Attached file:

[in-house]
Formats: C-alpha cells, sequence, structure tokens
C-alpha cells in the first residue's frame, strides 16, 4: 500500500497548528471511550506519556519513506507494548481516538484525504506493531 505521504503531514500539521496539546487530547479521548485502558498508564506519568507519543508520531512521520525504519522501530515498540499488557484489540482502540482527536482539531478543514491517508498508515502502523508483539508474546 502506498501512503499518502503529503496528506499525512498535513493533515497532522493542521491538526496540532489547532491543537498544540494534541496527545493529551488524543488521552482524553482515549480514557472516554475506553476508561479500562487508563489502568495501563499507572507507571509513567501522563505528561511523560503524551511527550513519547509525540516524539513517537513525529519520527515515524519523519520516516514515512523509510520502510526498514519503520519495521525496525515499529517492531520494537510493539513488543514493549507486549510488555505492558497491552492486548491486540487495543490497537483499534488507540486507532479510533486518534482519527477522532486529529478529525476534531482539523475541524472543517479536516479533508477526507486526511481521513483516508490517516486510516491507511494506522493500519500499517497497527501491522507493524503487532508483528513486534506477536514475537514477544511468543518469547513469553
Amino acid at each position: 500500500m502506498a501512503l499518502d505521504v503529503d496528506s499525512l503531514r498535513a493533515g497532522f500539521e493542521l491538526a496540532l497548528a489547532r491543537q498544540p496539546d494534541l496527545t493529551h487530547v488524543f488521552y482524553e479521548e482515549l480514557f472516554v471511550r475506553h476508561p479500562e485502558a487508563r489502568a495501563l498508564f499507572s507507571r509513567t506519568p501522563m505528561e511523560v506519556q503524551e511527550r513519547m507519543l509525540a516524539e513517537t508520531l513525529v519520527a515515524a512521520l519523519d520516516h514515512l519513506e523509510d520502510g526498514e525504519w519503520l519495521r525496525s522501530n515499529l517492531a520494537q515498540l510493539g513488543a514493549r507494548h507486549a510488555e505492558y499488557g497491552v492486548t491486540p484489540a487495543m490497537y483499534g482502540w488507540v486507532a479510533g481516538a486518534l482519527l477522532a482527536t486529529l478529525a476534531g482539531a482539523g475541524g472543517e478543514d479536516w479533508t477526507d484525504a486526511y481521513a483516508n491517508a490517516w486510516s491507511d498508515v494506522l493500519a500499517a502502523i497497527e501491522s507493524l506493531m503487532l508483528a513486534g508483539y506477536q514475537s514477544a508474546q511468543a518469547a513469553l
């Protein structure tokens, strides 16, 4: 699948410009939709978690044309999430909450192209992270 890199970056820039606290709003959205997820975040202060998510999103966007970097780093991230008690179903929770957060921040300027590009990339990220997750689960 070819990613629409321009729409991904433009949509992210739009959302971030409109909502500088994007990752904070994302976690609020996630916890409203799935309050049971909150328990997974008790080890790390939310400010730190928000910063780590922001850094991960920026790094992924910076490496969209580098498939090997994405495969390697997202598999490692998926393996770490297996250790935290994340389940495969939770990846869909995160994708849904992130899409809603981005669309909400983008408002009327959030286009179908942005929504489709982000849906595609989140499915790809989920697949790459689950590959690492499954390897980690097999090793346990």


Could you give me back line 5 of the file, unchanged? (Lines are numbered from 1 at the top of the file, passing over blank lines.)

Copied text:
């Protein structure tokens, strides 16, 4: 699948410009939709978690044309999430909450192209992270 890199970056820039606290709003959205997820975040202060998510999103966007970097780093991230008690179903929770957060921040300027590009990339990220997750689960 070819990613629409321009729409991904433009949509992210739009959302971030409109909502500088994007990752904070994302976690609020996630916890409203799935309050049971909150328990997974008790080890790390939310400010730190928000910063780590922001850094991960920026790094992924910076490496969209580098498939090997994405495969390697997202598999490692998926393996770490297996250790935290994340389940495969939770990846869909995160994708849904992130899409809603981005669309909400983008408002009327959030286009179908942005929504489709982000849906595609989140499915790809989920697949790459689950590959690492499954390897980690097999090793346990």